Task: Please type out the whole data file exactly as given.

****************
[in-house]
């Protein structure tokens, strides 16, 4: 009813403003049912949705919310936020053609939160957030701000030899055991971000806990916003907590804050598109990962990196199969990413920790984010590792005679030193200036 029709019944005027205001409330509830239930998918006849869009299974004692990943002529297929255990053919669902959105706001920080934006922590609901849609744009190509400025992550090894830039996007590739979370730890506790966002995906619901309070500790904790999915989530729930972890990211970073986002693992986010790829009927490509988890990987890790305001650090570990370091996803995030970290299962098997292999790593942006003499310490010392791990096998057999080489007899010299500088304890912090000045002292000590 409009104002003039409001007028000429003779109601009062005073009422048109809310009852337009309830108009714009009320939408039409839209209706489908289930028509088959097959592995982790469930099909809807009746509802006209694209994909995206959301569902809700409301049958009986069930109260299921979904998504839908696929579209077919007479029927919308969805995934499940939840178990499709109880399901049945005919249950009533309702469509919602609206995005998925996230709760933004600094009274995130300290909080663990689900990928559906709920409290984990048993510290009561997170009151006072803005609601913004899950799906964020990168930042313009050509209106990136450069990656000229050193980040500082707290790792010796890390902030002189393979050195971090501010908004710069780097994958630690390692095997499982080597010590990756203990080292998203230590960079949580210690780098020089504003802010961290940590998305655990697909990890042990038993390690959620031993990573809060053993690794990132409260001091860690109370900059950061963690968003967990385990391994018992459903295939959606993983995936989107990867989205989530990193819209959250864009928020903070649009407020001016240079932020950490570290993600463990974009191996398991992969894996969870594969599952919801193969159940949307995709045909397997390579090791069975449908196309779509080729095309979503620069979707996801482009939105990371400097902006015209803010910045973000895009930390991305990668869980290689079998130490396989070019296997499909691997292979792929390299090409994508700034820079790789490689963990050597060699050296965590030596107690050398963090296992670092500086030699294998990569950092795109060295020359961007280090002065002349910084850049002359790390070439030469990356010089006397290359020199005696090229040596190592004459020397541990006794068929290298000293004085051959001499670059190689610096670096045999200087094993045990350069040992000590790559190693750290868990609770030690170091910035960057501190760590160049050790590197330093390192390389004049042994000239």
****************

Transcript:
[in-house]
């Protein structure tokens, strides 16, 4: 009813403003049912949705919310936020053609939160957030701000030899055991971000806990916003907590804050598109990962990196199969990413920790984010590792005679030193200036 029709019944005027205001409330509830239930998918006849869009299974004692990943002529297929255990053919669902959105706001920080934006922590609901849609744009190509400025992550090894830039996007590739979370730890506790966002995906619901309070500790904790999915989530729930972890990211970073986002693992986010790829009927490509988890990987890790305001650090570990370091996803995030970290299962098997292999790593942006003499310490010392791990096998057999080489007899010299500088304890912090000045002292000590 409009104002003039409001007028000429003779109601009062005073009422048109809310009852337009309830108009714009009320939408039409839209209706489908289930028509088959097959592995982790469930099909809807009746509802006209694209994909995206959301569902809700409301049958009986069930109260299921979904998504839908696929579209077919007479029927919308969805995934499940939840178990499709109880399901049945005919249950009533309702469509919602609206995005998925996230709760933004600094009274995130300290909080663990689900990928559906709920409290984990048993510290009561997170009151006072803005609601913004899950799906964020990168930042313009050509209106990136450069990656000229050193980040500082707290790792010796890390902030002189393979050195971090501010908004710069780097994958630690390692095997499982080597010590990756203990080292998203230590960079949580210690780098020089504003802010961290940590998305655990697909990890042990038993390690959620031993990573809060053993690794990132409260001091860690109370900059950061963690968003967990385990391994018992459903295939959606993983995936989107990867989205989530990193819209959250864009928020903070649009407020001016240079932020950490570290993600463990974009191996398991992969894996969870594969599952919801193969159940949307995709045909397997390579090791069975449908196309779509080729095309979503620069979707996801482009939105990371400097902006015209803010910045973000895009930390991305990668869980290689079998130490396989070019296997499909691997292979792929390299090409994508700034820079790789490689963990050597060699050296965590030596107690050398963090296992670092500086030699294998990569950092795109060295020359961007280090002065002349910084850049002359790390070439030469990356010089006397290359020199005696090229040596190592004459020397541990006794068929290298000293004085051959001499670059190689610096670096045999200087094993045990350069040992000590790559190693750290868990609770030690170091910035960057501190760590160049050790590197330093390192390389004049042994000239």